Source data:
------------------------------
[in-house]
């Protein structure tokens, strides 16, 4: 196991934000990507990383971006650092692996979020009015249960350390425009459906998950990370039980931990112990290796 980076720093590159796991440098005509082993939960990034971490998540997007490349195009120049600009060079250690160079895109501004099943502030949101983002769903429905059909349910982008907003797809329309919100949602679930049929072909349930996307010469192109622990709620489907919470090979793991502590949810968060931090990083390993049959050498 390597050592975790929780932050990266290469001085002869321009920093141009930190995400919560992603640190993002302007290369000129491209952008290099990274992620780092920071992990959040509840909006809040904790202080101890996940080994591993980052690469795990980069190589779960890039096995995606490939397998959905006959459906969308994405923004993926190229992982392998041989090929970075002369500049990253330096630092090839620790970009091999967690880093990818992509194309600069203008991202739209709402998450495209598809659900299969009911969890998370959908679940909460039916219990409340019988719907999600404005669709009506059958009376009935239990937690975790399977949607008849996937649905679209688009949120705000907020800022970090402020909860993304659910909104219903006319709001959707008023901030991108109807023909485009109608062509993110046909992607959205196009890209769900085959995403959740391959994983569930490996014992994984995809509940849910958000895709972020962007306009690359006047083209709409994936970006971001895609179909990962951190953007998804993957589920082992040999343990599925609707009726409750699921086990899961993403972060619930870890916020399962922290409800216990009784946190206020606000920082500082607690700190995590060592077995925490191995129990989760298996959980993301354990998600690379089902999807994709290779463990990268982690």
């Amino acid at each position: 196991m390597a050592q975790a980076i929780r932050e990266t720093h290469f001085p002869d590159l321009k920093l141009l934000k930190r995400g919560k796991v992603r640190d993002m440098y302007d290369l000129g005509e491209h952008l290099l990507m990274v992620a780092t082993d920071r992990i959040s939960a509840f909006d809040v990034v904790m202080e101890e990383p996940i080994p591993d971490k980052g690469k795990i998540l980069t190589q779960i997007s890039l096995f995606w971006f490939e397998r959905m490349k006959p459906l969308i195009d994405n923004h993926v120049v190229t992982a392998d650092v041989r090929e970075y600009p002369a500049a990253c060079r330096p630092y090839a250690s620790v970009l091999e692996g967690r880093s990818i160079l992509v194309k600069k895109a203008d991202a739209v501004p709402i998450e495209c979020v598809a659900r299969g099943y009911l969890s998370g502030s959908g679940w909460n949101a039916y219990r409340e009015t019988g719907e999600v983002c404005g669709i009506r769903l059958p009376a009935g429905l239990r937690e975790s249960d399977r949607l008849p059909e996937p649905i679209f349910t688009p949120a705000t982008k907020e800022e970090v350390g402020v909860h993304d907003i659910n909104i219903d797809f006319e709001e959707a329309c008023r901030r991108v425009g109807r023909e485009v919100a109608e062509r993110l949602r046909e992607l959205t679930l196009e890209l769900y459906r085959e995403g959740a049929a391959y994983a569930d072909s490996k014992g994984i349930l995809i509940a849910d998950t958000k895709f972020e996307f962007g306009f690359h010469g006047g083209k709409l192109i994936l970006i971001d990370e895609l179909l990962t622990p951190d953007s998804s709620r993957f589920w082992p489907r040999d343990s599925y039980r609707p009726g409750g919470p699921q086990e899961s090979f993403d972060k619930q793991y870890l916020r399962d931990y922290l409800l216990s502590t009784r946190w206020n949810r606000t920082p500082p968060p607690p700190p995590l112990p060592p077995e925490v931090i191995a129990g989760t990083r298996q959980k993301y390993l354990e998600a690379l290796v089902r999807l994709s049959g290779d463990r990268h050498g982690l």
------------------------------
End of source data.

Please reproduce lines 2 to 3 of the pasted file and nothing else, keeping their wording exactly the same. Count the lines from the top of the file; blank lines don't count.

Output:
């Protein structure tokens, strides 16, 4: 196991934000990507990383971006650092692996979020009015249960350390425009459906998950990370039980931990112990290796 980076720093590159796991440098005509082993939960990034971490998540997007490349195009120049600009060079250690160079895109501004099943502030949101983002769903429905059909349910982008907003797809329309919100949602679930049929072909349930996307010469192109622990709620489907919470090979793991502590949810968060931090990083390993049959050498 390597050592975790929780932050990266290469001085002869321009920093141009930190995400919560992603640190993002302007290369000129491209952008290099990274992620780092920071992990959040509840909006809040904790202080101890996940080994591993980052690469795990980069190589779960890039096995995606490939397998959905006959459906969308994405923004993926190229992982392998041989090929970075002369500049990253330096630092090839620790970009091999967690880093990818992509194309600069203008991202739209709402998450495209598809659900299969009911969890998370959908679940909460039916219990409340019988719907999600404005669709009506059958009376009935239990937690975790399977949607008849996937649905679209688009949120705000907020800022970090402020909860993304659910909104219903006319709001959707008023901030991108109807023909485009109608062509993110046909992607959205196009890209769900085959995403959740391959994983569930490996014992994984995809509940849910958000895709972020962007306009690359006047083209709409994936970006971001895609179909990962951190953007998804993957589920082992040999343990599925609707009726409750699921086990899961993403972060619930870890916020399962922290409800216990009784946190206020606000920082500082607690700190995590060592077995925490191995129990989760298996959980993301354990998600690379089902999807994709290779463990990268982690």
């Amino acid at each position: 196991m390597a050592q975790a980076i929780r932050e990266t720093h290469f001085p002869d590159l321009k920093l141009l934000k930190r995400g919560k796991v992603r640190d993002m440098y302007d290369l000129g005509e491209h952008l290099l990507m990274v992620a780092t082993d920071r992990i959040s939960a509840f909006d809040v990034v904790m202080e101890e990383p996940i080994p591993d971490k980052g690469k795990i998540l980069t190589q779960i997007s890039l096995f995606w971006f490939e397998r959905m490349k006959p459906l969308i195009d994405n923004h993926v120049v190229t992982a392998d650092v041989r090929e970075y600009p002369a500049a990253c060079r330096p630092y090839a250690s620790v970009l091999e692996g967690r880093s990818i160079l992509v194309k600069k895109a203008d991202a739209v501004p709402i998450e495209c979020v598809a659900r299969g099943y009911l969890s998370g502030s959908g679940w909460n949101a039916y219990r409340e009015t019988g719907e999600v983002c404005g669709i009506r769903l059958p009376a009935g429905l239990r937690e975790s249960d399977r949607l008849p059909e996937p649905i679209f349910t688009p949120a705000t982008k907020e800022e970090v350390g402020v909860h993304d907003i659910n909104i219903d797809f006319e709001e959707a329309c008023r901030r991108v425009g109807r023909e485009v919100a109608e062509r993110l949602r046909e992607l959205t679930l196009e890209l769900y459906r085959e995403g959740a049929a391959y994983a569930d072909s490996k014992g994984i349930l995809i509940a849910d998950t958000k895709f972020e996307f962007g306009f690359h010469g006047g083209k709409l192109i994936l970006i971001d990370e895609l179909l990962t622990p951190d953007s998804s709620r993957f589920w082992p489907r040999d343990s599925y039980r609707p009726g409750g919470p699921q086990e899961s090979f993403d972060k619930q793991y870890l916020r399962d931990y922290l409800l216990s502590t009784r946190w206020n949810r606000t920082p500082p968060p607690p700190p995590l112990p060592p077995e925490v931090i191995a129990g989760t990083r298996q959980k993301y390993l354990e998600a690379l290796v089902r999807l994709s049959g290779d463990r990268h050498g982690l």